First Sister Study Results Reinforce the Importance of Healthy Living
Women who maintain a healthy weight and who have lower perceived stress may be less likely to have chromosome changes associated with aging than obese and stressed women, according to a pilot study that was part of the Sister Study.
Balintfy: The long-term Sister Study is looking at the environmental and genetic characteristics of women whose sisters had breast cancer. The study hopes to identify factors associated with developing breast cancer. But two recent papers show that factors such as obesity and perceived stress may accelerate the aging process.
Sandler: So our study was focused on a marker called telomere length.
Balintfy: Dr. Dale Sandler is chief of the Epidemiology Branch at the National Institute of Environment Health Sciences and principal investigator of the Sister Study.
Sandler: This study was a pilot effort to help us better understand the relationships between these various factors that have been linked to breast cancer risk and some biological markers of genetic changes.
Balintfy: She explains that telomeres are the repeating DNA sequences at the ends of a person's chromosomes.
Sandler: These telomeres, these caps at the end of the chromosomes, get shorter and shorter. And at some point, they get so short that the chromosome dies. The shortening of the telomeres with age can also be associated with changes in the genes, so the genes are no longer protected.
Balintfy: Dr. Sandler adds that while there is concern that shortening telomeres might also be associated with increased risk for cancer, her study was focused on the changes associated with obesity and perceived stress.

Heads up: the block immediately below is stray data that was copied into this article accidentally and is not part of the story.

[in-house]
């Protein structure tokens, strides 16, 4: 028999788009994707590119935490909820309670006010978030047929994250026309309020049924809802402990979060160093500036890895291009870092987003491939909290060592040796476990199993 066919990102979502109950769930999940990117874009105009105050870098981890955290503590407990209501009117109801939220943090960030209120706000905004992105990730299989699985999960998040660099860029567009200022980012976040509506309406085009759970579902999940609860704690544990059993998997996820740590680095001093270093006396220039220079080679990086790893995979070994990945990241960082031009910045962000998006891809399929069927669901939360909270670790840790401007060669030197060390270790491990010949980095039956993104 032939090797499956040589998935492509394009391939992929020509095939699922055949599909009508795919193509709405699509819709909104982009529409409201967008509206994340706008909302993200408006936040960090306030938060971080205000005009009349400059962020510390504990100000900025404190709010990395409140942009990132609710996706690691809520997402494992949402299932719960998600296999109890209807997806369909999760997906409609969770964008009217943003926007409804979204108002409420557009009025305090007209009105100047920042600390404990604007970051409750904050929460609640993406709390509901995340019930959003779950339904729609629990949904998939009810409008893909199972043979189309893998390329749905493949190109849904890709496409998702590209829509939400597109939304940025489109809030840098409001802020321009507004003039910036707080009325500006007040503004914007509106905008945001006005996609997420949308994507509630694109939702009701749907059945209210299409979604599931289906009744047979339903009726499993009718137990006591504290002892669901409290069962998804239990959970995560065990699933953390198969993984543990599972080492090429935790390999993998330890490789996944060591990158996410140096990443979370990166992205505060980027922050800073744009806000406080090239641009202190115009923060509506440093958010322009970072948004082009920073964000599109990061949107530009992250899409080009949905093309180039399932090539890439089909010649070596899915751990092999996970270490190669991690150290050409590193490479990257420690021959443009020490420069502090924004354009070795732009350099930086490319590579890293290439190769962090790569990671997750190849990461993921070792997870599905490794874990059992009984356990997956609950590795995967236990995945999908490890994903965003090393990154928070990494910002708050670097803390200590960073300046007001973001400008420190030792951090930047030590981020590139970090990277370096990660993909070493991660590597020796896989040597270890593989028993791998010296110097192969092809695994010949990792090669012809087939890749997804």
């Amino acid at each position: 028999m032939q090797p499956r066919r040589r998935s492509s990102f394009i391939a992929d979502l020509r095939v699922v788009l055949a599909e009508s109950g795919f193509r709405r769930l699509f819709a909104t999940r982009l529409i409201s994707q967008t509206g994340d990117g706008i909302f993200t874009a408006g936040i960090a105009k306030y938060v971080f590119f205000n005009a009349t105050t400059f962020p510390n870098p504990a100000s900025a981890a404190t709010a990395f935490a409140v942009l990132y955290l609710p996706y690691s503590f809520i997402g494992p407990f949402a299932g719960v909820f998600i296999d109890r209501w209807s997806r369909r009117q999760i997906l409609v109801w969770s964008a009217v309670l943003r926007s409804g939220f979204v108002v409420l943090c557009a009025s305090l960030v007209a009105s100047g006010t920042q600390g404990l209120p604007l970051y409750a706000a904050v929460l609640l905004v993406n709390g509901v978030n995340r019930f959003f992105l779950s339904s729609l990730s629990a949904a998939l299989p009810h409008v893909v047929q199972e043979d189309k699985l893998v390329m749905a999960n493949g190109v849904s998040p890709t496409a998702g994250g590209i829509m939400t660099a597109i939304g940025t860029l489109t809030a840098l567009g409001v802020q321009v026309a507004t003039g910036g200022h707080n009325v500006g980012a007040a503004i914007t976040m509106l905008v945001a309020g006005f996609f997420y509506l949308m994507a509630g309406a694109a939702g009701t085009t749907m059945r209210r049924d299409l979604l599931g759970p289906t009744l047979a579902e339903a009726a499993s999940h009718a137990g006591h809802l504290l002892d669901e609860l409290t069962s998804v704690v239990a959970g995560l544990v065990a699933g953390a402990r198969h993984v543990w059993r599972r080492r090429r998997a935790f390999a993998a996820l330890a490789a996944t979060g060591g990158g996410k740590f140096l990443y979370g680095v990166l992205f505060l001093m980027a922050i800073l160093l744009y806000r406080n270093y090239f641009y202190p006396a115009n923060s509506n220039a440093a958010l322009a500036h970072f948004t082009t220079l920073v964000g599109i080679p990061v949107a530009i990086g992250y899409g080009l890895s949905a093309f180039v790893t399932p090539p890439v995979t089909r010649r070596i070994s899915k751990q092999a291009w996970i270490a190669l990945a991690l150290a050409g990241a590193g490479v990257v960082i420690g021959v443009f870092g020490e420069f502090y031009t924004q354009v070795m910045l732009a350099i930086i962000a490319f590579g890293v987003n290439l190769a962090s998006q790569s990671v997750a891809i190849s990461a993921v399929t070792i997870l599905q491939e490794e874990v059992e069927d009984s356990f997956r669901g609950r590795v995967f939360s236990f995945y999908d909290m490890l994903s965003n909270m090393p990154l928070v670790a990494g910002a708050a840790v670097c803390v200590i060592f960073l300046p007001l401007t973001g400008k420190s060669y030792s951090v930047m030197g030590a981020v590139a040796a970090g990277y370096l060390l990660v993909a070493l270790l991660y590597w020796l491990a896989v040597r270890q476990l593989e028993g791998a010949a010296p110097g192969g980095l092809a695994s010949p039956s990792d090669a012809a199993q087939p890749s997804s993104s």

Sandler: What we found is that women who have good coping skills, even though they have high stress, and women who maintain a healthy weight over their lifetime, do not show the same level of changes in their telomere length than women who are obese for their entire life or who have a higher level of stress.
Balintfy: This research, combined with other studies, suggests that lifelong obesity and stress may be associated with an acceleration of the aging process.
Sandler: And that's consistent with other studies that have shown that chronic stress is associated with shorter telomeres or that shorter telomeres are associated with an increased risk for chronic diseases such as cardiovascular disease.
Balintfy: Dr. Sandler emphasized that this is a small pilot study, and although consistent with other reports in the literature, it is preliminary. These are some of the first findings coming out of the Sister Study, which is just completing its enrollment of 50,000 women aged 35-74. For more on these results, visit www.niehs.nih.gov. For more about the Sister Study, visit www.sisterstudy.org. This is Joe Balintfy, National Institutes of Health, Bethesda, Maryland.
About This Audio Report
Reporter: Joe Balintfy
Sound Bite: Dr. Dale Sandler
Topic: sister, women, weight, stress, aging, obesity, breast, cancer